+----+    +---------------+     +------+                                      

A NFX-EV has two DHADSR envelope generators, activated by track triggers.
The DELAY parameter is only effective for the far neighbor, so near env. activates first, then far env.
NBAL controls the clean output balance, while RMOD modulates the two neighbor tracks.

FN-PARAM behavior:

  • If applied on a NFX-EV synthesis page, adjusts all present NFX-EV, and not other tracks.
  • If applied on other machines synthesis page, NFX-EV won’t be adjusted.
  • Accepts EFFECTS/ROUTING FN-PARAM adjustments no matter what machine.

NFX-CO

NFX-CO adds compression, side-chaining and make-up gain to the neighbors.

  ATK:  Compressor attack.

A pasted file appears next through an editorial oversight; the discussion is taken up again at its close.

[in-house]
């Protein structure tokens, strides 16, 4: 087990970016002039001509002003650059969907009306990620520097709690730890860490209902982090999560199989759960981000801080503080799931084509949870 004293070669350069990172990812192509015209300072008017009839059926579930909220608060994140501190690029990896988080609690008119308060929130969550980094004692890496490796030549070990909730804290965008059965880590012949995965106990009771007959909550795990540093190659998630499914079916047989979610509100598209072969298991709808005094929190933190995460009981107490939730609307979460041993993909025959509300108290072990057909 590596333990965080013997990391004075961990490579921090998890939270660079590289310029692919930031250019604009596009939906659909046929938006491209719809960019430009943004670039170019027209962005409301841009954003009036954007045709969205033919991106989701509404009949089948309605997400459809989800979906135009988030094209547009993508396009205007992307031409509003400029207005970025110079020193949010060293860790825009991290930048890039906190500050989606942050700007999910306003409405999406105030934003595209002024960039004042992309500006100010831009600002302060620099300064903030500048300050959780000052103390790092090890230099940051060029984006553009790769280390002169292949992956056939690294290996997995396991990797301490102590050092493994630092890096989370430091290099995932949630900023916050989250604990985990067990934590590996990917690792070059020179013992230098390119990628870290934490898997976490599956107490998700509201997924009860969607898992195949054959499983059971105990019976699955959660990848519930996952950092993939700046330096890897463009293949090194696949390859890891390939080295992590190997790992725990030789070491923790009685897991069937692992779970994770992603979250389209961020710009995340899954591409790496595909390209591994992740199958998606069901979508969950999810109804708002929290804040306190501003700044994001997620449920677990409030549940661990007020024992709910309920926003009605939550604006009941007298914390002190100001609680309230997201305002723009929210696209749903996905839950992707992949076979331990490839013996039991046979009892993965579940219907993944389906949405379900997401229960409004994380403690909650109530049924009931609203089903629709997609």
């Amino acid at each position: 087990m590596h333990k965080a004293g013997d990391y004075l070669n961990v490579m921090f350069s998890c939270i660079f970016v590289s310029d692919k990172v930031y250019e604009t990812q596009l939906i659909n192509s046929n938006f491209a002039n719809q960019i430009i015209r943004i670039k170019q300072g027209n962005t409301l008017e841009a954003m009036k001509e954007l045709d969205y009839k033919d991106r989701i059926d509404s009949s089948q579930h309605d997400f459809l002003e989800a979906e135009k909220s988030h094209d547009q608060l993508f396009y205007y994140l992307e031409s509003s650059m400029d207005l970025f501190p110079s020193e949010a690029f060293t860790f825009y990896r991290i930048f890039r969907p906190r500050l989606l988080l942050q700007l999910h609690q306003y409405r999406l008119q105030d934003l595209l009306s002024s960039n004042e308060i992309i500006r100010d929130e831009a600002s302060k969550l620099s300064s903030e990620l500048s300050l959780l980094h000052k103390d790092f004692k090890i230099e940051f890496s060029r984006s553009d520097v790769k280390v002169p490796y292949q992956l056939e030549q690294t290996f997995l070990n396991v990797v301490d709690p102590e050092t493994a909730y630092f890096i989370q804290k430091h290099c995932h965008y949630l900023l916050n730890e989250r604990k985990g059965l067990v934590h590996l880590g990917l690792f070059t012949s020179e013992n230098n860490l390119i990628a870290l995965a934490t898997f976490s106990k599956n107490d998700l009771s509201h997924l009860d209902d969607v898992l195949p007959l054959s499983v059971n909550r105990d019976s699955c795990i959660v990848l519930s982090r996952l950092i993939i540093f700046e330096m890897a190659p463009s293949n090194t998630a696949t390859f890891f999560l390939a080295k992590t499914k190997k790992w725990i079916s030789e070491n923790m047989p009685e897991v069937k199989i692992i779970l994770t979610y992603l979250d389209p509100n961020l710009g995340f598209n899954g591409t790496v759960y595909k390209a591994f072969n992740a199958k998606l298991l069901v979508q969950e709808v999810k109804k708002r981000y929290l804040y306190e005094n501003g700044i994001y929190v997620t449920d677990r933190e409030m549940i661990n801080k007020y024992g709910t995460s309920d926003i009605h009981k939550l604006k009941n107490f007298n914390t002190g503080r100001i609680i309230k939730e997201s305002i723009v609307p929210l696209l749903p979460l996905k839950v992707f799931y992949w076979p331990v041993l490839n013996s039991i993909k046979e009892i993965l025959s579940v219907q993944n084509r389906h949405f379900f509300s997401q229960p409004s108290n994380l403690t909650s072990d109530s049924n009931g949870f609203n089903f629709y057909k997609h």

REL:  Compressor release.       
  THRE: Compressor threshold. Maps to [-44 dbFS, -12 dbFS]  
  RTIO: Compressor ratio.     Maps to [1.0, 32.0]
  KNEE: Compressor knee.      Maps to [-32 dbFS, 0 dbFS]
  SIDE: Compressor sidechain mix.
  MKUP: Compressor make-up gain. Maps to [0 dbFS, 24 dbFS]
  NBAL: Compressor input neighbor balance.       
                                        
  +----+      +------+   +------------+    
  | N1 | --+->| SIDE |-->| Sidechain  |    
  +----+   |  +------+   |            |   +------+ 
           |             | Compressor |-->| MKUP | --> OUT                      
  +----+   |  +------+   |            |   +------+                  
  | N2 | --+->| NBAL |-->| Audio      |                     
  +----+      +------+   +------------+                     

FN-PARAM behavior:

  • Ignores SYNTHESIS FN-PARAM from other tracks.
  • Accepts EFFECTS/ROUTING FN-PARAM adjustments no matter what machine.

Basic bass/kick sidechain demo by @waftlord: Machinedrum SPS1-UW X.05: the living documentation - #40 by waftlord